Kennedy News

George H. Diller
Kennedy Space Center, Fla.
321-867-2468
george.h.diller@nasa.gov

Jan. 7, 1998
 
STATUS REPORT : ELV-010798
 
 
Expendable Launch Vehicle Status Report
 
 
NASA's Discovery program of low-cost, science-focused space exploration missions got a major boost Tuesday evening with the successful launch of Lunar Prospector. At the current time, all spacecraft systems are operational and Lunar Prospector is on its way to the Moon.

The compact spacecraft, atop a Lockheed Martin Athena II launch vehicle, roared off Spaceport Florida's pad 46 at the new, commercial launch complex at Cape Canaveral, FL, on schedule at 9:28:44 p.m. EST (6:28:44 p.m. PST), less than one second into the opening of today's launch window.

The launch vehicle's three stages worked as planned, rocketing the craft to an altitude of 62,500 feet after 88 seconds at Stage 1 burnout. All additional milestones were achieved on schedule during the remainder of the ascent phase, culminating in attainment of a successful "parking orbit" around the Earth at an altitude of 125 statute miles.

After completing almost three-quarters of a revolution around the Earth, the vehicle's Trans Lunar Injection (TLI) stage completed a successful 64 second burn, blasting the small spacecraft out of Earth orbit and setting the spin-stabilized vehicle on its 105 hour "coasting" mission to the Moon.

Telemetry and tracking data were acquired on schedule at launch (T) plus 6 minutes and 20 seconds at Antigua, at T + 20 minutes and 23 seconds at Ascension, and at T + 51 minutes and 40 seconds at Australia. Deep Space Network data acquisition at Goldstone, CA occurred at T + 1 hour and 18 minutes, as scheduled. Payload separation from the third stage of the launch vehicle was successful completed at T + 55 minutes and 15 seconds. Spacecraft turn-on was accomplished 56 minutes and 30 seconds after launch.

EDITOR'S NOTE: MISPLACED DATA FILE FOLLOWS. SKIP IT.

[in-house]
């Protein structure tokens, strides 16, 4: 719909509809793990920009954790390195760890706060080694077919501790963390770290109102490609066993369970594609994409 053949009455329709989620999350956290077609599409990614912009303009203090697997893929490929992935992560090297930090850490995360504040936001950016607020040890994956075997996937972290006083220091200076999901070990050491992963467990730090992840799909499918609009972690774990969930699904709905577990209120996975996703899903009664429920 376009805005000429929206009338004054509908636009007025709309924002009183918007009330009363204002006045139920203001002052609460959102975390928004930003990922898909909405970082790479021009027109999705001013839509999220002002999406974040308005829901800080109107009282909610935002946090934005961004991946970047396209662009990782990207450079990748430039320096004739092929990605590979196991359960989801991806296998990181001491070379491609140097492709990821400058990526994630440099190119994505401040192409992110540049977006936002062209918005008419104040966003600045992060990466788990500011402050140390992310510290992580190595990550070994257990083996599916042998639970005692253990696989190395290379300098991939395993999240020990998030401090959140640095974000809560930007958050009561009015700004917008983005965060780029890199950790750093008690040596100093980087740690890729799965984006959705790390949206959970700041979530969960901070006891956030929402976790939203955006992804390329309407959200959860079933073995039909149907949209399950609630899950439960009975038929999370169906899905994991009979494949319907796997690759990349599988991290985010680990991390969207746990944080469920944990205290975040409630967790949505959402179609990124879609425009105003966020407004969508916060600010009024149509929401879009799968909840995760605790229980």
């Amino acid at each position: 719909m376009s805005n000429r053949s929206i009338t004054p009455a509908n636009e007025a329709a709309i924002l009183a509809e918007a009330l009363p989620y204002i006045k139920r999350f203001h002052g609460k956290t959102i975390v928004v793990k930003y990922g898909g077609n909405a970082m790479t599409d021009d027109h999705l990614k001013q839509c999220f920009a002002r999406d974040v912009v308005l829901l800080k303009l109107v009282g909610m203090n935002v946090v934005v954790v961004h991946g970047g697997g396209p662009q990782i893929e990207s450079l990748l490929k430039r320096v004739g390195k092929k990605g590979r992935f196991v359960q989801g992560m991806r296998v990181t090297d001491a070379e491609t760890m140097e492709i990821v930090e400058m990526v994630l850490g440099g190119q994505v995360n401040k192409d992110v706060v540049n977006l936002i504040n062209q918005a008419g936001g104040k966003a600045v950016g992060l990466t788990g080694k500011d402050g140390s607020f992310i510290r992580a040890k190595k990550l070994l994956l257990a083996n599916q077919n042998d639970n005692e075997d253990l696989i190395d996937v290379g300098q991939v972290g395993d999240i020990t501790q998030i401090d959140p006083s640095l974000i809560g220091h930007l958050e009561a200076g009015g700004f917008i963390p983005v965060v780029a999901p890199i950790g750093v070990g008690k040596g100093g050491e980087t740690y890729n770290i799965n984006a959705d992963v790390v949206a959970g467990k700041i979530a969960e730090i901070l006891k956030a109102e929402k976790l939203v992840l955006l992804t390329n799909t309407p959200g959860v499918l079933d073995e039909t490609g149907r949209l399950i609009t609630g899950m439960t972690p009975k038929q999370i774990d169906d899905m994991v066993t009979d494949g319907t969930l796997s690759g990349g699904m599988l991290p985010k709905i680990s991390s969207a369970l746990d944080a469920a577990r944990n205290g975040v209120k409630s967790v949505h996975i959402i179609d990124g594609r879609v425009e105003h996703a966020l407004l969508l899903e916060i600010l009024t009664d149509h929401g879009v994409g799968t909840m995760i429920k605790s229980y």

Lunar Prospector will conduct a one-year primary mission, mapping the surface composition and internal structure, volatile activity, and magnetic and gravity fields of the Moon from an altitude of approximately 63 miles. Additional mapping at altitudes as low as 6 miles above the lunar surface is planned over the following 6 months. Lunar Prospector is expected to provide definitive evidence of the presence or absence of water ice in the shaded lunar polar regions.

The Lunar Prospector spacecraft was built for NASA by Lockheed Martin Missiles and Space, Sunnyvale, CA. The Athena II launch vehicle was provided by Lockheed Martin Astronautics, Denver, CO. Science instruments and other important contributions were provided by the Los Alamos National Laboratory, the U.C. Berkeley Space Science Laboratory, the University of Arizona, Tucson, AZ, and NASA's Goddard Space Flight Center, Greenbelt, MD and Jet Propulsion Laboratory, Pasadena, CA. Alan Binder of the Lunar Research Institute, Gilroy, CA is the Principal Investigator. The Lunar Prospector mission manager is Scott Hubbard of NASA's Ames Research Center, Moffett Field, CA.

Status reports are available at:

http://www.nasa.gov/centers/kennedy/launchingrockets/status/index. html
 

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